The Rolling Stone Interviews
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The greatest interviews with the greatest rock stars, movie stars, and cultural icons--uncensored and unfiltered--are published together in one remarkable volume in celebration of "Rolling Stones" 40th anniversary.
slit the [guy’s] throat. But can you be productive on drugs? I mean, we know that drugs definitely give you different viewpoints, looking at the world through a fly’s eye and so on. Without the drugs, we would not have gone to Las Vegas. Well, we would have had completely different experiences. The logic of the whole thing was drug logic, and it was the right thought. But drugs get to be a problem when the actual writing time comes, except just as a continuation of the mood. What do you tell
hand]. She said, “I understand you’re quite the wild one.” I just went, “Heh, heh, heh” [embarrassed laugh]. One thing I noticed—she’s got the greatest skin for a woman of her age. If television cameras had followed you around as a child in Birmingham [as they did on MTV’s ‘The Osbournes’], what would we have seen? My home was very poor. My father worked nights as a toolmaker. He was the English Archie Bunker; he wouldn’t change with the times. He would never buy my mom a washing machine. We
only one. Because many of those people were crucified just as he was. We all make this fuss about him, but it would be like saying: “Jesus Christ has been executed by Franco!” What about the others? For Christ’s sake, how many people have been executed in Spain? La garotta! What about Paredez Manot, called Txiki—one of the five Basques who was executed in the fall of 1975 in the cemetery of Barcelona, in front of his brother Miguel. He’s the one who died singing, “Free, free the country of the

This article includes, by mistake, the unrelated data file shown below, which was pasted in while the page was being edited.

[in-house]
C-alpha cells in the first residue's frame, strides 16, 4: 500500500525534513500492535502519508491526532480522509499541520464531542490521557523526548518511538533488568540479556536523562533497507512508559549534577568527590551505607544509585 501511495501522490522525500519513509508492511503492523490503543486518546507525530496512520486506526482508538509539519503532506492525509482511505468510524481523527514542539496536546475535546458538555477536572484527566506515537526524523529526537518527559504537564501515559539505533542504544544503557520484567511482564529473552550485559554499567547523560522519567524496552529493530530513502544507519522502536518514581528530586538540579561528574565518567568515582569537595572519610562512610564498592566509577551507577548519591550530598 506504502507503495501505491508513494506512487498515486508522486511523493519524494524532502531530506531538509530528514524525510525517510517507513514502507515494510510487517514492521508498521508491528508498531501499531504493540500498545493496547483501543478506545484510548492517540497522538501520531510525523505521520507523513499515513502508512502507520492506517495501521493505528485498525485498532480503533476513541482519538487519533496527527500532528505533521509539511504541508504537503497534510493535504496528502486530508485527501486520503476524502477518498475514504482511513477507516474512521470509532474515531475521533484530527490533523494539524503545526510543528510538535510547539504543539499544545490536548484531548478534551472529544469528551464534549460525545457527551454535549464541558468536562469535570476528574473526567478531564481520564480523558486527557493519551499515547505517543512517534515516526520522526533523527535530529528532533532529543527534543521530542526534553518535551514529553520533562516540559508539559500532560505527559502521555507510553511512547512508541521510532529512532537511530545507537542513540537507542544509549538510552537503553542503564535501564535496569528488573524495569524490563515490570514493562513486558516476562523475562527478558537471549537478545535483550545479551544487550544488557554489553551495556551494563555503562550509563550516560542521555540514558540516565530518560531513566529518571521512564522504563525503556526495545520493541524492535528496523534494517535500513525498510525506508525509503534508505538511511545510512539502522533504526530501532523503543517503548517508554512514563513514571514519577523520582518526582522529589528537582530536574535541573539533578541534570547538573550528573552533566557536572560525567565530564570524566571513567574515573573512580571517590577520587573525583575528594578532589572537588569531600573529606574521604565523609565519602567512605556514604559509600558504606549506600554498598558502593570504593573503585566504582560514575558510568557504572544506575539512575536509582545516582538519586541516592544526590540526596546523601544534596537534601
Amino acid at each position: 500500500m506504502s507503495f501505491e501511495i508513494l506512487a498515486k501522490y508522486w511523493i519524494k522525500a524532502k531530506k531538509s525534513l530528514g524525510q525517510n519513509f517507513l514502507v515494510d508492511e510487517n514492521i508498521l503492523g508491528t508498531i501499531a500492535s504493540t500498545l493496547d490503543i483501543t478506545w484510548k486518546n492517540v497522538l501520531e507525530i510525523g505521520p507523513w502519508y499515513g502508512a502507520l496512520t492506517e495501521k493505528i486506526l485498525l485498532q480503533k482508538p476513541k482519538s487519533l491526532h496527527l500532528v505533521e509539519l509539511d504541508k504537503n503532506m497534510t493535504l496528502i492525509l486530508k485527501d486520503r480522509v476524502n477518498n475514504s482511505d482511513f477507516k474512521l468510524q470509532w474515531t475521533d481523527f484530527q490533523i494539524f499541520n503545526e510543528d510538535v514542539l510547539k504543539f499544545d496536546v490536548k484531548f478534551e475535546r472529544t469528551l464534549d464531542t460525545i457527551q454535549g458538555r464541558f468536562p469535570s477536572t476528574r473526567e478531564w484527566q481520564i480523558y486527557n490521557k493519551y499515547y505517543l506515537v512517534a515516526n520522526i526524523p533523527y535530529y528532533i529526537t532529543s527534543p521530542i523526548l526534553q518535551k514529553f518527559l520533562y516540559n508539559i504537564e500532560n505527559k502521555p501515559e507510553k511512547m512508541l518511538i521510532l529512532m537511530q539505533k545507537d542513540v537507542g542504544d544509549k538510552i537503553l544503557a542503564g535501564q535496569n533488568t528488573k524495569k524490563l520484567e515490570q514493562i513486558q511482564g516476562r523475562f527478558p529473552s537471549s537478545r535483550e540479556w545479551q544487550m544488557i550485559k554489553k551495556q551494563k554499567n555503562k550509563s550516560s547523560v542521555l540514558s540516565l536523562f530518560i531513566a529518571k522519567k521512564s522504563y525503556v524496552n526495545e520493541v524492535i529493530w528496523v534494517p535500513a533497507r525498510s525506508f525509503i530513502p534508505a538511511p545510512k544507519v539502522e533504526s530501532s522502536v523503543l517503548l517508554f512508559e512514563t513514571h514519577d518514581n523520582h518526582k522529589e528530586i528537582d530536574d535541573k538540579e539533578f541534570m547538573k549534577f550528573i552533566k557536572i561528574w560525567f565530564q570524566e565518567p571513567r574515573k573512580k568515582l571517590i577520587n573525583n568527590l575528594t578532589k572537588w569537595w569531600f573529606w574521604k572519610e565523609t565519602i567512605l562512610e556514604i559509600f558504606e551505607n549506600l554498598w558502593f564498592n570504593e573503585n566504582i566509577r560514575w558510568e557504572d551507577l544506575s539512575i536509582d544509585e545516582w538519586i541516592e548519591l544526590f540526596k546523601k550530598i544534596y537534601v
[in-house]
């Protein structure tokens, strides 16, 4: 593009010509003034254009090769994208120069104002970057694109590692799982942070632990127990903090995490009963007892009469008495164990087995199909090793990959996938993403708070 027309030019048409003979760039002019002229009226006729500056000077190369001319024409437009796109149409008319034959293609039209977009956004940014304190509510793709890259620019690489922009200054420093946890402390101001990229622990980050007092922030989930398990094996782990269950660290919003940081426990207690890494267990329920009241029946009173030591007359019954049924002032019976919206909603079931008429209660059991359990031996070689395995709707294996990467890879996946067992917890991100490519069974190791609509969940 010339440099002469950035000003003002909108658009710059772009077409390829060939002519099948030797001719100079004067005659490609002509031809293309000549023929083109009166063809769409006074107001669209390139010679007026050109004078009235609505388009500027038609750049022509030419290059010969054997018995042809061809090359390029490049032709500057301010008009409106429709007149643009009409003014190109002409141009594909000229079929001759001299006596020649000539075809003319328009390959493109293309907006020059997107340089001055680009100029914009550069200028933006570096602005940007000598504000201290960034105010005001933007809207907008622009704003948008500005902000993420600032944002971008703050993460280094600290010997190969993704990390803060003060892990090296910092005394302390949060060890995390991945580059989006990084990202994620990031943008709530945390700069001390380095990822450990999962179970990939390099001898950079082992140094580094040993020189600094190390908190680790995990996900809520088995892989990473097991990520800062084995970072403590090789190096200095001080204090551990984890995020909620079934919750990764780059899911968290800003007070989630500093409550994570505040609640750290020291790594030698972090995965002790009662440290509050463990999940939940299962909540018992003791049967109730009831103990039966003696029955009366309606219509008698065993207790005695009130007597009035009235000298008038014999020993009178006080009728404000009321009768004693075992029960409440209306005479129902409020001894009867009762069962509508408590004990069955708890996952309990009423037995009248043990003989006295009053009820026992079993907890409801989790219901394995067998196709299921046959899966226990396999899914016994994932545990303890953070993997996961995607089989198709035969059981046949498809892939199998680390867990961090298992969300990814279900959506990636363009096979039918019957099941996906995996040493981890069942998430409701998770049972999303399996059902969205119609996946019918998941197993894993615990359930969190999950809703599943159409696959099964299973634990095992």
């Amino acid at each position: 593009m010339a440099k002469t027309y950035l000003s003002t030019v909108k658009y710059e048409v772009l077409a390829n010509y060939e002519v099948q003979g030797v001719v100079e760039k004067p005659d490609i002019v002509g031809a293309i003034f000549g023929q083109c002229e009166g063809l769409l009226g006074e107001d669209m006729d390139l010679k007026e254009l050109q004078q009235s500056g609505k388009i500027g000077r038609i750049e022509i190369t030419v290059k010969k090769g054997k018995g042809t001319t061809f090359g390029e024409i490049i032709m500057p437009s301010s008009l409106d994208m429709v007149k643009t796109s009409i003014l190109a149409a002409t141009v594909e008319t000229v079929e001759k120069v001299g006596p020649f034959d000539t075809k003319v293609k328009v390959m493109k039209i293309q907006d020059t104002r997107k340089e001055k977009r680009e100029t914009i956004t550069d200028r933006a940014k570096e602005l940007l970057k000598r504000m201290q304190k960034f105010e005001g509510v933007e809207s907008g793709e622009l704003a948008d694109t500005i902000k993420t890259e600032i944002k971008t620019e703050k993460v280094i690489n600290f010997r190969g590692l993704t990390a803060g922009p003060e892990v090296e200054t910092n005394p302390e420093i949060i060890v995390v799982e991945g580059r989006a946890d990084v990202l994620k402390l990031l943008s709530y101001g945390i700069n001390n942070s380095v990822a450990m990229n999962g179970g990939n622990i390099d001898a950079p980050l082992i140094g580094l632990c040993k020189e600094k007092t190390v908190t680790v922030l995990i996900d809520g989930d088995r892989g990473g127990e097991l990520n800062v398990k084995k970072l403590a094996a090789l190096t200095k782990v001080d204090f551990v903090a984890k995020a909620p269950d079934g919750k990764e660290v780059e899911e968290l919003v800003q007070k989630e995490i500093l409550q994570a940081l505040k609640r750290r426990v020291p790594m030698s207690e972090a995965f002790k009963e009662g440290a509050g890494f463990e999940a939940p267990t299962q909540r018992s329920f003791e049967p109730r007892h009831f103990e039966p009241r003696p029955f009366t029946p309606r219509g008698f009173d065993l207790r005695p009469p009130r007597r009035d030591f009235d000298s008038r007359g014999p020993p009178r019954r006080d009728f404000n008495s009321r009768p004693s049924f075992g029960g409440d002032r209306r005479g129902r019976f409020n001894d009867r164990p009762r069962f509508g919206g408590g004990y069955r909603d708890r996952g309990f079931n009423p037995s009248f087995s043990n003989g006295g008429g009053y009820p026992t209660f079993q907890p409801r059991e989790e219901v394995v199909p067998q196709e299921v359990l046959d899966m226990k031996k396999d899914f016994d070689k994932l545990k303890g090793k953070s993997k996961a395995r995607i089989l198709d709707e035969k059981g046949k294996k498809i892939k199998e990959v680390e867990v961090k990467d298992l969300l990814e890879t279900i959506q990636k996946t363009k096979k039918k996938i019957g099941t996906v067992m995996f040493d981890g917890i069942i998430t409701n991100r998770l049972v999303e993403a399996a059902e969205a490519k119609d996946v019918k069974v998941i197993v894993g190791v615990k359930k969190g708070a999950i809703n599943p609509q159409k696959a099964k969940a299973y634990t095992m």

like to be able to play guitar, but I don’t have any feeling for it. When did you start writing poetry? Oh, I think around the fifth or sixth grade I wrote a poem called “The Pony Express.” That was the first I can remember. It was one of those ballad-type poems. I never could get it together, though. I always wanted to write, but I always figured it’d be no good unless somehow the hand just took the pen and started moving without me really having anything to do with it. Like, automatic
books night after night. But maybe if I’d never thrown them away, I’d never have written anything original—because they were mainly accumulations of things that I’d read or heard, like quotes from books. I think if I’d never gotten rid of them I’d never been free. A question you’ve been asked before countless times: do you see yourself in a political role? I’m throwing a quote of yours back at you, in which you described the Doors as “erotic politicians.” It was just that I’ve been aware of the